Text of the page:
Are you among those people who generally get confused with the Demonstrative Adjectives and Demonstrative pronouns? Then this blog is just for you. The confusion is due to the fact that some words are used as demonstrative pronouns and also as demonstrative adjectives.
The four demonstrative pronouns words are:
The only difference between the demonstrative pronoun and a demonstrative adjective is that an adjective will aim to modify the nouns of the sentences and it is followed by a noun. But in the case of demonstrative pronoun, it will replace the noun of the sentence.
Rules for Demonstrative Pronouns
In English grammar, the demonstrative pronouns are the words that generally replace the nouns and help in identifying something very specific about it.
- They can also be used to precede in the sentence with the antecedent.
- The Demonstrative Pronouns are very specific in case of time and space.
- They can be either singular or plural.
- Demonstrative Pronouns are used to identify the nouns that can be replaced.
With the singular and plural demonstrative pronoun, you can help yourself in indicating a person or persons OR things or thing. These things or persons can be far or near to the speaker.
Have a look at the examples to understand it in a better way.
- This bag is smelling very bad
(The word ‘this’ shows that the bag is close to the speaker)
- That girl is looking very pretty.
(The word “that” indicates that the girl is far from the speaker.)
Example Sentences using Demonstrative Pronouns
Here are some examples which will help you in identifying the demonstrative pronouns in sentences. (The bolded words are the demonstrative pronoun.)
- These rotten eggs are smelling very bad.
- Those girls are wearing beautiful dresses.
- These are obedient children.
- This is my father’s suit.
- Felix selected that.
- That may take some time to finish.
- Tess, would you please send this?
- This is my mother’s sweet home.
- That looks like a fox.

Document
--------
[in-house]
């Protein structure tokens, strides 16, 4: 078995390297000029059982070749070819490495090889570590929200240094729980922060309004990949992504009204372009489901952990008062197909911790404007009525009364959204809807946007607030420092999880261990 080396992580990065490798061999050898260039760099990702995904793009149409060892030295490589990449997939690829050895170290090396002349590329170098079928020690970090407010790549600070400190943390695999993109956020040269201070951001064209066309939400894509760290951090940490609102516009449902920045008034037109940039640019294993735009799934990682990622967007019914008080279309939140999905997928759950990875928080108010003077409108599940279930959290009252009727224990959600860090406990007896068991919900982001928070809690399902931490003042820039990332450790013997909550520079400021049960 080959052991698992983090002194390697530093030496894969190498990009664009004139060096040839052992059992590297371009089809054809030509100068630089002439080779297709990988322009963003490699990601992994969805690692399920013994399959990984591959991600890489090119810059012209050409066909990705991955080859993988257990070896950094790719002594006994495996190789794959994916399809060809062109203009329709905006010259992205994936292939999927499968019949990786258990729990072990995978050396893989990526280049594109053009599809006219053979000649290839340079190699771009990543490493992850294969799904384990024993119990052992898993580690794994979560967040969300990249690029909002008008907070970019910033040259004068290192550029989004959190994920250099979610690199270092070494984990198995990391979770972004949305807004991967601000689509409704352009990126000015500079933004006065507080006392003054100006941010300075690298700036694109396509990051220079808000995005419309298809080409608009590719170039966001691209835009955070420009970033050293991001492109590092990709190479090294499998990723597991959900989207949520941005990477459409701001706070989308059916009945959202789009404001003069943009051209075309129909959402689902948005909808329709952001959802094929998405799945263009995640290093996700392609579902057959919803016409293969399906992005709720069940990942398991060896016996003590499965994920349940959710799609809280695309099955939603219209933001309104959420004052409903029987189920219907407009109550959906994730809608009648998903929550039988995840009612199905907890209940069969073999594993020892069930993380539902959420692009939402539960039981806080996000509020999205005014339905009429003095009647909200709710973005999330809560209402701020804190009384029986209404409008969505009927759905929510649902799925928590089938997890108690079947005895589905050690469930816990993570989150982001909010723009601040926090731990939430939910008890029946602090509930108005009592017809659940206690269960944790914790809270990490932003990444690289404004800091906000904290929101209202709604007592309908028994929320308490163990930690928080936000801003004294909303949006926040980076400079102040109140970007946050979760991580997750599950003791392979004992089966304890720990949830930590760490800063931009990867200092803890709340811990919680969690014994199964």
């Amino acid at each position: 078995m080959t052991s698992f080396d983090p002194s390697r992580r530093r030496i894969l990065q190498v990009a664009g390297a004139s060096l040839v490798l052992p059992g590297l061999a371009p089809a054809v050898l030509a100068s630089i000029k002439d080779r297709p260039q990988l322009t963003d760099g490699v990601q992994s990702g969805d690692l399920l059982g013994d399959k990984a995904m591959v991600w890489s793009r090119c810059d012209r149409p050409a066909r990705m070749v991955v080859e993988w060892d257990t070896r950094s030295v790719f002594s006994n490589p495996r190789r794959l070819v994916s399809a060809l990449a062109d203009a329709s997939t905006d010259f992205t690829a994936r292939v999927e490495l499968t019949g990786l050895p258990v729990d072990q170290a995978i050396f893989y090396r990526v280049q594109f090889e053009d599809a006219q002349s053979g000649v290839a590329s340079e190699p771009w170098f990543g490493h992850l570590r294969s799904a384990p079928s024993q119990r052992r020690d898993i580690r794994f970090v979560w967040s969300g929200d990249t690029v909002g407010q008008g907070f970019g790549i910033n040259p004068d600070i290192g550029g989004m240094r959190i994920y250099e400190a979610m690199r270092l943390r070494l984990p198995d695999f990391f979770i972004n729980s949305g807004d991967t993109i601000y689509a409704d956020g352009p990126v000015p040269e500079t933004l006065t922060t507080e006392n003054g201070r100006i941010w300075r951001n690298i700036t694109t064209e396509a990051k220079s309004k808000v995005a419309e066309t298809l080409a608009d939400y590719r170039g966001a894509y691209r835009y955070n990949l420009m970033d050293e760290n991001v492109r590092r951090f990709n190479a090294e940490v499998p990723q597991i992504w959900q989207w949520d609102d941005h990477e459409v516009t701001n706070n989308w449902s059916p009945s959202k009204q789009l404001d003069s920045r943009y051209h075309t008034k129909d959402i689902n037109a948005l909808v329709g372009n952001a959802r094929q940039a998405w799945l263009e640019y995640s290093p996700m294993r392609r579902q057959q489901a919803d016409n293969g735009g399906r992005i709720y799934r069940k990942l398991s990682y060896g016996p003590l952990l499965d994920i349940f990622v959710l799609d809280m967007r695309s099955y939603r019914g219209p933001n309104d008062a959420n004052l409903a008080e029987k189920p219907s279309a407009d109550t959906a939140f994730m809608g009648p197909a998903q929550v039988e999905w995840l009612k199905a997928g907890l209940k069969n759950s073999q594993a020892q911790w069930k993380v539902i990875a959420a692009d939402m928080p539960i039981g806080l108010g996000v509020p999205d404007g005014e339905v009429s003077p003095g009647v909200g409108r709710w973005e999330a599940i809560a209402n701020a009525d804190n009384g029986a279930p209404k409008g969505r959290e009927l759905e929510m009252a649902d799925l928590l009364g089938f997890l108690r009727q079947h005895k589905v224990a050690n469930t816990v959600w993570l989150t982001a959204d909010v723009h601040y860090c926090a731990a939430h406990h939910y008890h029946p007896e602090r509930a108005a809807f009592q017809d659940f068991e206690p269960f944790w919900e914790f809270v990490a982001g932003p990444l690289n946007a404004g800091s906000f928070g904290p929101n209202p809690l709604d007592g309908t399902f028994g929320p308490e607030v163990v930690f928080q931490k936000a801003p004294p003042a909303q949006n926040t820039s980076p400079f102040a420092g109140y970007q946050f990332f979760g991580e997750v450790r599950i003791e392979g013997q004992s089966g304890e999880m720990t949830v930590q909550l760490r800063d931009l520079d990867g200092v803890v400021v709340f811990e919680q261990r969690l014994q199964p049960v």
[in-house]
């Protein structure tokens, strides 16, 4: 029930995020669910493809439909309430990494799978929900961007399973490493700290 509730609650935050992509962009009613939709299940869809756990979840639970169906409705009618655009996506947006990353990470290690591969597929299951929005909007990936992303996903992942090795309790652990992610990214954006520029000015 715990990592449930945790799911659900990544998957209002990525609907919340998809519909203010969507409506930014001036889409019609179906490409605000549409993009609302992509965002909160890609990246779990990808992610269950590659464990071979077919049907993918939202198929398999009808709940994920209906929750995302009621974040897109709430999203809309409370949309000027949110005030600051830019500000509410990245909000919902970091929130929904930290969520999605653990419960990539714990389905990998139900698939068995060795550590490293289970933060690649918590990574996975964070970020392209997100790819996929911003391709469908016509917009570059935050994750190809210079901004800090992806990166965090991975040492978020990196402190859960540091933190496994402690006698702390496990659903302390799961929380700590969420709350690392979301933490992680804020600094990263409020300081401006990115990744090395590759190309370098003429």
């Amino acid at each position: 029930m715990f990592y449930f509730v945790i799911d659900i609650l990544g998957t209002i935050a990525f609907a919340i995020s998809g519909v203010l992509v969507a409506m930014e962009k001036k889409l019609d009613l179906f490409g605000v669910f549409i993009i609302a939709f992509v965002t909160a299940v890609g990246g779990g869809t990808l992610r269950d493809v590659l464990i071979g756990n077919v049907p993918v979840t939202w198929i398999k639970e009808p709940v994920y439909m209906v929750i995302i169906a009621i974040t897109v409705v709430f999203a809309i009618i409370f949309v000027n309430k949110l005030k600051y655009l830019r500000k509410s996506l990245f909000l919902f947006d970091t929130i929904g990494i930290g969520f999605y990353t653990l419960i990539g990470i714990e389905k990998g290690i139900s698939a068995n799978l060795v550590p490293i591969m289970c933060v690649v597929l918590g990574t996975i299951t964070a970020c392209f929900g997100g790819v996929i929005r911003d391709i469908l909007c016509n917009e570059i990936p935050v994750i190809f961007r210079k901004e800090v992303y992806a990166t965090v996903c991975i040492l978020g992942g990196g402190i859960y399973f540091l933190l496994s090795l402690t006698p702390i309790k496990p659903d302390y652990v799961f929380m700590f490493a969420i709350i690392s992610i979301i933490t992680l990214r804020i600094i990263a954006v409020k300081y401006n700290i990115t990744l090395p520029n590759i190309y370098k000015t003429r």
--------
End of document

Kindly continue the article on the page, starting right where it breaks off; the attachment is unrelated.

- These are nice flowers but smell bad.
- Those are wild animals and very dangerous.
- This is my school where I come daily to learn.
- That is not a playground but kids play.
- These are my favorite dishes.
- Those are my clothes.
- This is very yummy!
- I would like those, please.
- I am not sure that is how you do it.
- These are the most comfortable.
- Could you hand me that?
- This is crazy!
- Those belong to Sarah.
- Could you help me move these?
- That is not mine.
- Bring me those.
- I really love to eat this.
- This smell is good.
- That is very costly and I can not afford it.
- I heard that yesterday.
- These are looking perfect.
- I will surely buy these.
- Those are from the village.
- I owned those last month.
- These are very nice.
- Is this yours?
- Did you saw that?
- That is the thing we need to do.
- Is this clear?
- Is that clear?
- That is surely incorrect.
- This is very yummy.
- I like those very much.
- I am sure about that.
- These are really very comfortable.
- Could you please give me that?
- This is really a crazy act.
- Those are very funny.
- Could you please help me to get out of these?
- That is mine and not yours.
- I want all those.
- This tastes very yummy.
- Have you ever seen this?
- These are my good times.
- Do you like eating those.
- That is amazingly beautiful.
- Those were really nice.
So at the end of the session, you are quite familiar with the fact that will help you to identify demonstrative pronouns in a sentence. Moreover, you can now easily distinguish between a demonstrative adjective and a demonstrative pronoun. Therefore there would be no confusion while you are framing sentences. Always ensure that a single demonstrative pronoun can replace a noun, a noun phrase, or a string of noun phrases.